So much of neuroscience is now based entirely on fMRI studies. But as Randall Munroe's latest webcomic points out, brain scans are not without their limitations.
The human brain has been described as a massively parallel computing machine. But just how powerful is it? A recent brain scan analysis is offering some unexpected results.
While watching Alfred Hitchcock, a man who has been in a vegetative state for 16 years exhibited similar brain patterns to healthy viewers, including parts of the brain involved in higher cognition and the processing of sensory information. The study "provides the best evidence to date that fMRI can be used to…
Behavioral psychologists have known for quite some time that people are more likely to harm others when they're part of a group. A new study suggests that "mob mentality'" happens when we stop reflecting on our own personal moral standards.
As any dedicated dog owner will tell you, canines often appear to grasp the emotional content of what's being said to them. An unprecedented brain scanning study now shows this is likely true — and that this capability pre-dates domestication.
See that walnut-like object in this brain scan? It's a tumor that needs to be removed. But to avoid damaging critical functions like speech and vision, surgeons have to see the brain's tangled web of connections. The solution? Just add water.
What you're looking at is a CT scan from an 8-year-old girl who was accidentally hit by a bullet fired into the air during a marriage celebration.
Yikes, this is all kinds of creepy. Stanford scientists recently took the EEG signals from a person experiencing a convulsive seizure and converted them to tones that fell within the acoustic spectrum of the human voice. The results will send chills up your spine.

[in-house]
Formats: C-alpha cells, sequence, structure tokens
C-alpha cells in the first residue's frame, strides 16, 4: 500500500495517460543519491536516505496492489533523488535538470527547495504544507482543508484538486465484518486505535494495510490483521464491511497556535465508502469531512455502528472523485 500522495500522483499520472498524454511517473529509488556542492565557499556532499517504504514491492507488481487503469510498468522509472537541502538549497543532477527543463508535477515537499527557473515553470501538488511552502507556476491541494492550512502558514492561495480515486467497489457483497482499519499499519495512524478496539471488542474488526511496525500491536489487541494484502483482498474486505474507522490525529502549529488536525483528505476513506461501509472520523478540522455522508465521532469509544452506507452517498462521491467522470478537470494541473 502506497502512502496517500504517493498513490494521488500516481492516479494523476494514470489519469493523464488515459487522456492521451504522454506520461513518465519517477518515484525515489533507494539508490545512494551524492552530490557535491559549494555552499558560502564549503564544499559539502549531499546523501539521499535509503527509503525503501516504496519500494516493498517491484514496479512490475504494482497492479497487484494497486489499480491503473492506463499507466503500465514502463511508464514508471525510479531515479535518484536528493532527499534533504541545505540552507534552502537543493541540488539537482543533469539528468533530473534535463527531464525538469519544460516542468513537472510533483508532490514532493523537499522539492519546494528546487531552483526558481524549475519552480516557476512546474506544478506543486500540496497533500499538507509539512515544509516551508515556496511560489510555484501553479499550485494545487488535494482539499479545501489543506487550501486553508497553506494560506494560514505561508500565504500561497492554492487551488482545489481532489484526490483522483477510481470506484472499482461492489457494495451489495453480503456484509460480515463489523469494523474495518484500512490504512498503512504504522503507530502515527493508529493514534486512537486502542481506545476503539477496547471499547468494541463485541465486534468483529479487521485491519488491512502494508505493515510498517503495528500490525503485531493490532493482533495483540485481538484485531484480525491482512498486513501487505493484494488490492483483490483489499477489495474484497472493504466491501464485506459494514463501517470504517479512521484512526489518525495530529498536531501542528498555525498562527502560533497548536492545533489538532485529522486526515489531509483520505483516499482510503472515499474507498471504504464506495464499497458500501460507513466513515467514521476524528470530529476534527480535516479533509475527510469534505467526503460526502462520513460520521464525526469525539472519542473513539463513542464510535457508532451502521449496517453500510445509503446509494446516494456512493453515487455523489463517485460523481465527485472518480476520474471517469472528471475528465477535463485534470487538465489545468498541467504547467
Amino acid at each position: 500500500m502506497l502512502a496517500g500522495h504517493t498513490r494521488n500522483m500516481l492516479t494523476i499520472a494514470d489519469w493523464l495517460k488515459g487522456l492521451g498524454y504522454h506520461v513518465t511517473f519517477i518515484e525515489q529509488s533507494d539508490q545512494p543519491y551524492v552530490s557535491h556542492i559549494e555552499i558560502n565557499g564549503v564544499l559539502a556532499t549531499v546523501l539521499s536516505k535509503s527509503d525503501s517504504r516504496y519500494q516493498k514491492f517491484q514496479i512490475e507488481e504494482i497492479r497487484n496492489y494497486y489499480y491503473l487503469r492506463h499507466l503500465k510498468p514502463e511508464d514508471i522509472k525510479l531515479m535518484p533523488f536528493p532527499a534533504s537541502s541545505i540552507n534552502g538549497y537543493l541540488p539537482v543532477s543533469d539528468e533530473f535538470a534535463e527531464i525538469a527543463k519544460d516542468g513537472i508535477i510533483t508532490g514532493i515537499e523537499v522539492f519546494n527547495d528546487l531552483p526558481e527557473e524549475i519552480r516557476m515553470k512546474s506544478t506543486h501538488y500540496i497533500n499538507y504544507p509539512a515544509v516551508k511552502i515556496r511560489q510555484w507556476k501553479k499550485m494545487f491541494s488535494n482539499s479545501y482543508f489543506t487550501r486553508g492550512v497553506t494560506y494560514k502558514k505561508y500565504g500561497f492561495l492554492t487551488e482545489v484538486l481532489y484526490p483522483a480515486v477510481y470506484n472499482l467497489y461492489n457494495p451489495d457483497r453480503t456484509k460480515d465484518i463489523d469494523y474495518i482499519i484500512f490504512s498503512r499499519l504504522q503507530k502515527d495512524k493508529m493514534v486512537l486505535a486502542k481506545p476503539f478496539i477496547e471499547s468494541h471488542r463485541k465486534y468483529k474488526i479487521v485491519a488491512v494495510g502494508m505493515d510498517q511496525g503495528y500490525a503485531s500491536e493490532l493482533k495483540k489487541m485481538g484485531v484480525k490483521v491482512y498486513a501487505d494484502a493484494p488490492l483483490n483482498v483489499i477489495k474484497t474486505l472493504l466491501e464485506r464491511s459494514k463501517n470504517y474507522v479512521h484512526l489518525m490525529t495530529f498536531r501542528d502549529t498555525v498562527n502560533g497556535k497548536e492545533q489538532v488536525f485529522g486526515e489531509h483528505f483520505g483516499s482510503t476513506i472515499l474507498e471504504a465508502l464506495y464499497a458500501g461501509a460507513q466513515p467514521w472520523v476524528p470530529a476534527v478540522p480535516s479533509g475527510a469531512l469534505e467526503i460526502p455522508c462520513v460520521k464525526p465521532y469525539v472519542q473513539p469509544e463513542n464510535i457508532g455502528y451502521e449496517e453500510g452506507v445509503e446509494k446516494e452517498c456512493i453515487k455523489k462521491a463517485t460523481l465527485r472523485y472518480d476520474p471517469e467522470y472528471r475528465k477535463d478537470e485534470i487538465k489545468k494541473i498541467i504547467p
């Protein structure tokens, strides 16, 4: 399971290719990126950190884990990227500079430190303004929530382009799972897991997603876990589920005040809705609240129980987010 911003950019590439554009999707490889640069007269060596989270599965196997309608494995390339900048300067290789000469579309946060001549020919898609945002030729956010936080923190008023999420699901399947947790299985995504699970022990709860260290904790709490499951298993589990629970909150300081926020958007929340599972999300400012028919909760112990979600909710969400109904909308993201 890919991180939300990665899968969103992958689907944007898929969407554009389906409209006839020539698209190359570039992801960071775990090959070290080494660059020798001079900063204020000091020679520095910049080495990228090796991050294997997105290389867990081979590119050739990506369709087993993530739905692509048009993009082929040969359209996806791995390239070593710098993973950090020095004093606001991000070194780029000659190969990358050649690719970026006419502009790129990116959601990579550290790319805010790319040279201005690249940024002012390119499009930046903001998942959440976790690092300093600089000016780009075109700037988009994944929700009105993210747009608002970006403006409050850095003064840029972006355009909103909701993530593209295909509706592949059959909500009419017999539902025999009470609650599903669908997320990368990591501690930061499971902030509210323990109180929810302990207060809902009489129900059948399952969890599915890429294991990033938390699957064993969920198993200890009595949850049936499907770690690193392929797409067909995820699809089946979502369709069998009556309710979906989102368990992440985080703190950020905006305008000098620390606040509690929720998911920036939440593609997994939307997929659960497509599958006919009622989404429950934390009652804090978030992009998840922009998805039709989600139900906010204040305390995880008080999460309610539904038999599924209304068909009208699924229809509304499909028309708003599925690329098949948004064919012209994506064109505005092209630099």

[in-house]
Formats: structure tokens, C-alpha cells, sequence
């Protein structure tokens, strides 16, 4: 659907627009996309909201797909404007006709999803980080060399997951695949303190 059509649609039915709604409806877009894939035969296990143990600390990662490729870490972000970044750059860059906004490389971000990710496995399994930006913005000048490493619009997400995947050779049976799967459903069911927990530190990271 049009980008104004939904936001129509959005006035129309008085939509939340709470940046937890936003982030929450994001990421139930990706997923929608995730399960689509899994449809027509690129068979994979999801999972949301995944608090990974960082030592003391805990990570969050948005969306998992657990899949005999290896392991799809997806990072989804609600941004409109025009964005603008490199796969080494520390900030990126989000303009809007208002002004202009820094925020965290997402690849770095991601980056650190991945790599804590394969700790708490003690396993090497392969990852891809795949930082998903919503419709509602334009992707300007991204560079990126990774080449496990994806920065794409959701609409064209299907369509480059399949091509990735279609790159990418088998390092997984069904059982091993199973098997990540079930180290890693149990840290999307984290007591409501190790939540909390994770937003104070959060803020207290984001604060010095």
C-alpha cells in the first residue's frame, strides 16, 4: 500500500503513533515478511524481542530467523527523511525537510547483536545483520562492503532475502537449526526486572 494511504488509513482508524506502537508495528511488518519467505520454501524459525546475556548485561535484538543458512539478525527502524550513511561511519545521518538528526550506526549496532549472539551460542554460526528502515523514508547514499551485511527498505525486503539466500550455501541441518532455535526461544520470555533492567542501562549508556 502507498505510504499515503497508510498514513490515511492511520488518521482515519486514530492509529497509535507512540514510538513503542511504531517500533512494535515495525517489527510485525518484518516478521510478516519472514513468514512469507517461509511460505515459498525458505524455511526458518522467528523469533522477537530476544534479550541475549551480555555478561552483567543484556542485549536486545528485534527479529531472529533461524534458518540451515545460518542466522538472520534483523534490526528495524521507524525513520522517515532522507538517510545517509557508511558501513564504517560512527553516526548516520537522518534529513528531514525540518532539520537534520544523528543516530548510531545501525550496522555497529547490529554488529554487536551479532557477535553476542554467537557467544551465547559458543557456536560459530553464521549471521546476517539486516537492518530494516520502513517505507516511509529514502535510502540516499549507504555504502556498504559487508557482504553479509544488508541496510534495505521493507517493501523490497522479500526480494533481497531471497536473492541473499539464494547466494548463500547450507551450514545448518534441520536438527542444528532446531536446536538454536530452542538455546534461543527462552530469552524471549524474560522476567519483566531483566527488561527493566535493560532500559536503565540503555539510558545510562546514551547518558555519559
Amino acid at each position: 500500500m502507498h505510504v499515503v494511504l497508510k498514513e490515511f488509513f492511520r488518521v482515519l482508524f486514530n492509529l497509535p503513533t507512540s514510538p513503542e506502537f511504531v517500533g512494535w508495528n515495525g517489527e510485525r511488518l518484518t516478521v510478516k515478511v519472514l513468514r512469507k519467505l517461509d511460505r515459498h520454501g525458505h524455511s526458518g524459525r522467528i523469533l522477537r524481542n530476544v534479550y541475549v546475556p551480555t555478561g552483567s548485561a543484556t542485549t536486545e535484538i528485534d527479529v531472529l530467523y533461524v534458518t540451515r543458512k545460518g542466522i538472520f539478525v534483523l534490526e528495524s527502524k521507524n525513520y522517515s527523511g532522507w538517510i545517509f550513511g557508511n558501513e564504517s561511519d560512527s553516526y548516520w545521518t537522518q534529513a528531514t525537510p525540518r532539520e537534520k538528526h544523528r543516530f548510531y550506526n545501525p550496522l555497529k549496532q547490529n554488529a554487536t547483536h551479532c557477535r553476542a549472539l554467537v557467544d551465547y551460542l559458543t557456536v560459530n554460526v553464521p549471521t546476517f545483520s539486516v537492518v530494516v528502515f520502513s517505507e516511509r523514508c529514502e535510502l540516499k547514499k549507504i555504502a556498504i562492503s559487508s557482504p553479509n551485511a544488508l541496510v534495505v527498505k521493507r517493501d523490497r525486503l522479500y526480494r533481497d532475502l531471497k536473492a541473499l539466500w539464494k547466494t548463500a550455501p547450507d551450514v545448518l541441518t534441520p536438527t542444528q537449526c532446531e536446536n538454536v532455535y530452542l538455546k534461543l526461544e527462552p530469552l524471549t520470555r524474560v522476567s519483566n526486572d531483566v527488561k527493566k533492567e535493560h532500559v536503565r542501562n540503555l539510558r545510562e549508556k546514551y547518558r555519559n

When working with patients in a deep coma, doctors interpret a flat EEG reading as a sign that the person is brain-dead and with little chance of waking up. But a new Canadian study raises the possibility of ongoing brain activity beneath that flat line.
By using brain scan data and a set of computer algorithms, scientists from the Netherlands were able to determine which letters a person was looking at. The breakthrough suggests it'll soon be possible to reconstruct human thoughts at an unprecedented level of detail, including what we see, remember — and even dream.
An international research team has produced the first-ever ultra-high resolution 3D digital reconstruction of a complete human brain. At the astonishingly low resolution of 20-microns, the new scans are providing an unprecedented glimpse into the inner workings of the mind.
In a much needed breakthrough, neuroscientists have developed a technique to predict how much physical pain people are feeling by looking at images of their brain scans.
Temple Grandin, the world's most famous person with autism, is a "savant" who is known for her exceptional nonverbal intelligence, spatial reasoning, sharp visual acuity, and an uncanny gift for spelling and reading. Now, looking to understand how she is able to perform such amazing cognitive feats, a group of…
To date, geneticists have identified plenty of genetic markers that are correlated with intelligence. Taken individually, however, these account for a paltry 1% of the variation in IQ scores. But now, an international team of scientists has identified a set of genes that appear to amplify each other's effects —…
fMRI brain scans have been used in a few US court cases to determine whether people lied on the stand. But the technology remains controversial. Now a court case could decide whether fMRIs are the next lie detectors.
A new computer program lets your brain turn fMRI machines into musical instruments by assigning notes to active regions of your cortex. The results may cause people to drive themselves crazy just to stay on the cutting edge of electronica.
Neuroscientists think they've identified the part of the brain that causes Tourette's Syndrome, the condition that causes random tics including compulsive obscenity. How long before we can hack that part of the brain?